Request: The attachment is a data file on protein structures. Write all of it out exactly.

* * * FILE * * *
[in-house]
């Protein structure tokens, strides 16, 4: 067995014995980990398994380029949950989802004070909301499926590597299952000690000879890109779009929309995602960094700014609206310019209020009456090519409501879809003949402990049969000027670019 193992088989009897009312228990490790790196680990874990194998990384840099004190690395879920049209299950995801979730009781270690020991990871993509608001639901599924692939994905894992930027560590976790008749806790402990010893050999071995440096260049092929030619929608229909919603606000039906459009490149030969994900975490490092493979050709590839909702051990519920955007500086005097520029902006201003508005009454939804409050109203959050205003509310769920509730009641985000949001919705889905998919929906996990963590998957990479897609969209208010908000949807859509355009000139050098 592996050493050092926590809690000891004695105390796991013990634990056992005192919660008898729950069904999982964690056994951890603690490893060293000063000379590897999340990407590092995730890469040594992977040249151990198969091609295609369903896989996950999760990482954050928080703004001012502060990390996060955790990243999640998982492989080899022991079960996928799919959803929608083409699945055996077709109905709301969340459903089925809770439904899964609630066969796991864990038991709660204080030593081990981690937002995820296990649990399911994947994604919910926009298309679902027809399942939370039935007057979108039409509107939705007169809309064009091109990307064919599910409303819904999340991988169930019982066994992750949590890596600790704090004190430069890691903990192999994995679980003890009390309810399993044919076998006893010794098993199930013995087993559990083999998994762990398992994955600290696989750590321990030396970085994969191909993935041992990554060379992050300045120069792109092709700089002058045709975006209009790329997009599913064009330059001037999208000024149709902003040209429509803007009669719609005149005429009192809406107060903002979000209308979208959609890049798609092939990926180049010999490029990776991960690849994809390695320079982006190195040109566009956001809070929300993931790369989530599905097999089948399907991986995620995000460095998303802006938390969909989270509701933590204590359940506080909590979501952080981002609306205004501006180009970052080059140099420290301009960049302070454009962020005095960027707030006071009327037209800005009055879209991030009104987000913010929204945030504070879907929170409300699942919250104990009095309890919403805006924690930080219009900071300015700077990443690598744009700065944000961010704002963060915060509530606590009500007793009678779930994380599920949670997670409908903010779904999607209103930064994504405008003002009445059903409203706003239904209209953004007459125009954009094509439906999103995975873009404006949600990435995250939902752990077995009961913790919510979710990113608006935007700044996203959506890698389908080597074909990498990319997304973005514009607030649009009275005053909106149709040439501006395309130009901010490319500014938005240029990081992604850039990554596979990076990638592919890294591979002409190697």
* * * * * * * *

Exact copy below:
[in-house]
């Protein structure tokens, strides 16, 4: 067995014995980990398994380029949950989802004070909301499926590597299952000690000879890109779009929309995602960094700014609206310019209020009456090519409501879809003949402990049969000027670019 193992088989009897009312228990490790790196680990874990194998990384840099004190690395879920049209299950995801979730009781270690020991990871993509608001639901599924692939994905894992930027560590976790008749806790402990010893050999071995440096260049092929030619929608229909919603606000039906459009490149030969994900975490490092493979050709590839909702051990519920955007500086005097520029902006201003508005009454939804409050109203959050205003509310769920509730009641985000949001919705889905998919929906996990963590998957990479897609969209208010908000949807859509355009000139050098 592996050493050092926590809690000891004695105390796991013990634990056992005192919660008898729950069904999982964690056994951890603690490893060293000063000379590897999340990407590092995730890469040594992977040249151990198969091609295609369903896989996950999760990482954050928080703004001012502060990390996060955790990243999640998982492989080899022991079960996928799919959803929608083409699945055996077709109905709301969340459903089925809770439904899964609630066969796991864990038991709660204080030593081990981690937002995820296990649990399911994947994604919910926009298309679902027809399942939370039935007057979108039409509107939705007169809309064009091109990307064919599910409303819904999340991988169930019982066994992750949590890596600790704090004190430069890691903990192999994995679980003890009390309810399993044919076998006893010794098993199930013995087993559990083999998994762990398992994955600290696989750590321990030396970085994969191909993935041992990554060379992050300045120069792109092709700089002058045709975006209009790329997009599913064009330059001037999208000024149709902003040209429509803007009669719609005149005429009192809406107060903002979000209308979208959609890049798609092939990926180049010999490029990776991960690849994809390695320079982006190195040109566009956001809070929300993931790369989530599905097999089948399907991986995620995000460095998303802006938390969909989270509701933590204590359940506080909590979501952080981002609306205004501006180009970052080059140099420290301009960049302070454009962020005095960027707030006071009327037209800005009055879209991030009104987000913010929204945030504070879907929170409300699942919250104990009095309890919403805006924690930080219009900071300015700077990443690598744009700065944000961010704002963060915060509530606590009500007793009678779930994380599920949670997670409908903010779904999607209103930064994504405008003002009445059903409203706003239904209209953004007459125009954009094509439906999103995975873009404006949600990435995250939902752990077995009961913790919510979710990113608006935007700044996203959506890698389908080597074909990498990319997304973005514009607030649009009275005053909106149709040439501006395309130009901010490319500014938005240029990081992604850039990554596979990076990638592919890294591979002409190697």